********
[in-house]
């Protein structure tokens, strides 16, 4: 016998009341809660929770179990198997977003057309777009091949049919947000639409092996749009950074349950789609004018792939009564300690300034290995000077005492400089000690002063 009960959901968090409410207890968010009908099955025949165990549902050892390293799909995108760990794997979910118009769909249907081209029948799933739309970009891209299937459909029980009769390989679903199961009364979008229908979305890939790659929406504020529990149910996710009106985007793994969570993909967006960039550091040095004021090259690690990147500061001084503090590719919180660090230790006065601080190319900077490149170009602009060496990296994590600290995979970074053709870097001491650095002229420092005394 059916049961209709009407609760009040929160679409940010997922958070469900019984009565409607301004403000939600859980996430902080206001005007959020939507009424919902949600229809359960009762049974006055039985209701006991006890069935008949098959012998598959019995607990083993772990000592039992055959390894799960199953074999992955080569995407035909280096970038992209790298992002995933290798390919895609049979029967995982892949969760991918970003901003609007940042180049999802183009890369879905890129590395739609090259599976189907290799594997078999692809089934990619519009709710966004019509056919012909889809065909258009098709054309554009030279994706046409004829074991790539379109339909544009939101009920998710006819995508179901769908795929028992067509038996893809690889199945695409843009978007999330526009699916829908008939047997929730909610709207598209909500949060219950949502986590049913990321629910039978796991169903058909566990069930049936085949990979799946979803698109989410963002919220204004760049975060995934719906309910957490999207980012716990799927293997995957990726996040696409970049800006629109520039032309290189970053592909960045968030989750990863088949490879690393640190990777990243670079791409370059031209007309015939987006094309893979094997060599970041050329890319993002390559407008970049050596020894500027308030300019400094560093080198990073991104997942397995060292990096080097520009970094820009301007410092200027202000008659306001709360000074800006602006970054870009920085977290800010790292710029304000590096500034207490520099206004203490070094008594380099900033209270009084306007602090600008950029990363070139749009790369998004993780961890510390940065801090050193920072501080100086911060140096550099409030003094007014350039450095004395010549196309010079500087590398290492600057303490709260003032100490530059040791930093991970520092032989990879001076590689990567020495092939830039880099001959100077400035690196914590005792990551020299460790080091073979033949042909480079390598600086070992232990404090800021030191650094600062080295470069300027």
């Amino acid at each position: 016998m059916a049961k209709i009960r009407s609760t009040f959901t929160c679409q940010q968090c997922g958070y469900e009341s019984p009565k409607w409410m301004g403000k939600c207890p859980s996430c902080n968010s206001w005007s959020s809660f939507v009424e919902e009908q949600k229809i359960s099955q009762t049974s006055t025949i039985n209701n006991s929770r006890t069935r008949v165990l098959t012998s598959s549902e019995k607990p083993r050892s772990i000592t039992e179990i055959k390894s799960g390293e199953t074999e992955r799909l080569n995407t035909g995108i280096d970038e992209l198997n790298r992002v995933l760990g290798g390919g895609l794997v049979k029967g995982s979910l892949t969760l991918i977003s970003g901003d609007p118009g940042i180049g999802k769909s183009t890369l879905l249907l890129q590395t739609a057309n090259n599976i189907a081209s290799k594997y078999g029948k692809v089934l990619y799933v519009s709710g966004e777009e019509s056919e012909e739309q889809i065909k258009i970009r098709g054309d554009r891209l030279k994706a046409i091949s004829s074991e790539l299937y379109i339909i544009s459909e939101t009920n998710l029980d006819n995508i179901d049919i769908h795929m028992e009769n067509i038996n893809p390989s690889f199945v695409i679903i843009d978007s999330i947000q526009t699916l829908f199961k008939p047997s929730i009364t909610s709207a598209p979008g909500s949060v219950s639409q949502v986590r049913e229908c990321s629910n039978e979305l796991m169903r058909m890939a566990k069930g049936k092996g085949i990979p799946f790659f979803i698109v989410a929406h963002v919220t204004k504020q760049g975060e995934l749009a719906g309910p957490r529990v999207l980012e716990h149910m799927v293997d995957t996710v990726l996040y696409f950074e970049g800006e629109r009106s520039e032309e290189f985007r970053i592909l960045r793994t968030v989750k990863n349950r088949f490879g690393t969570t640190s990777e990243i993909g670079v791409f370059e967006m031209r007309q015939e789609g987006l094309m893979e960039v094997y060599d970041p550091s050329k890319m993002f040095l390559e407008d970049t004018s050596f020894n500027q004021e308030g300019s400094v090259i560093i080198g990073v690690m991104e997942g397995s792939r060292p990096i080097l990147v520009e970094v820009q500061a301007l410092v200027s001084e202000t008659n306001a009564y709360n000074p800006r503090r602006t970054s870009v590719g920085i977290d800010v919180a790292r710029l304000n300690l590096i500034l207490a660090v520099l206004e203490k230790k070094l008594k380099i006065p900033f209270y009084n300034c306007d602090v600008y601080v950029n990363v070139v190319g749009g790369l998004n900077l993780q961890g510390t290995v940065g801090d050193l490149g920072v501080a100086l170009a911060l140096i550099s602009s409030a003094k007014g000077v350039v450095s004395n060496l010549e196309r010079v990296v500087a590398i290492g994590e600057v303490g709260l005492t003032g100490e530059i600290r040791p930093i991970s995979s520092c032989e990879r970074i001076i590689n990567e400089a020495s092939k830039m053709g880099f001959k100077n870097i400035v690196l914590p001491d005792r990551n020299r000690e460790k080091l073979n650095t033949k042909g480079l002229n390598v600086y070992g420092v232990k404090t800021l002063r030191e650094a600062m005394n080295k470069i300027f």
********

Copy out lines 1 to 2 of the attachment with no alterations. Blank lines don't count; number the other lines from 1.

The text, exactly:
[in-house]
């Protein structure tokens, strides 16, 4: 016998009341809660929770179990198997977003057309777009091949049919947000639409092996749009950074349950789609004018792939009564300690300034290995000077005492400089000690002063 009960959901968090409410207890968010009908099955025949165990549902050892390293799909995108760990794997979910118009769909249907081209029948799933739309970009891209299937459909029980009769390989679903199961009364979008229908979305890939790659929406504020529990149910996710009106985007793994969570993909967006960039550091040095004021090259690690990147500061001084503090590719919180660090230790006065601080190319900077490149170009602009060496990296994590600290995979970074053709870097001491650095002229420092005394 059916049961209709009407609760009040929160679409940010997922958070469900019984009565409607301004403000939600859980996430902080206001005007959020939507009424919902949600229809359960009762049974006055039985209701006991006890069935008949098959012998598959019995607990083993772990000592039992055959390894799960199953074999992955080569995407035909280096970038992209790298992002995933290798390919895609049979029967995982892949969760991918970003901003609007940042180049999802183009890369879905890129590395739609090259599976189907290799594997078999692809089934990619519009709710966004019509056919012909889809065909258009098709054309554009030279994706046409004829074991790539379109339909544009939101009920998710006819995508179901769908795929028992067509038996893809690889199945695409843009978007999330526009699916829908008939047997929730909610709207598209909500949060219950949502986590049913990321629910039978796991169903058909566990069930049936085949990979799946979803698109989410963002919220204004760049975060995934719906309910957490999207980012716990799927293997995957990726996040696409970049800006629109520039032309290189970053592909960045968030989750990863088949490879690393640190990777990243670079791409370059031209007309015939987006094309893979094997060599970041050329890319993002390559407008970049050596020894500027308030300019400094560093080198990073991104997942397995060292990096080097520009970094820009301007410092200027202000008659306001709360000074800006602006970054870009920085977290800010790292710029304000590096500034207490520099206004203490070094008594380099900033209270009084306007602090600008950029990363070139749009790369998004993780961890510390940065801090050193920072501080100086911060140096550099409030003094007014350039450095004395010549196309010079500087590398290492600057303490709260003032100490530059040791930093991970520092032989990879001076590689990567020495092939830039880099001959100077400035690196914590005792990551020299460790080091073979033949042909480079390598600086070992232990404090800021030191650094600062080295470069300027």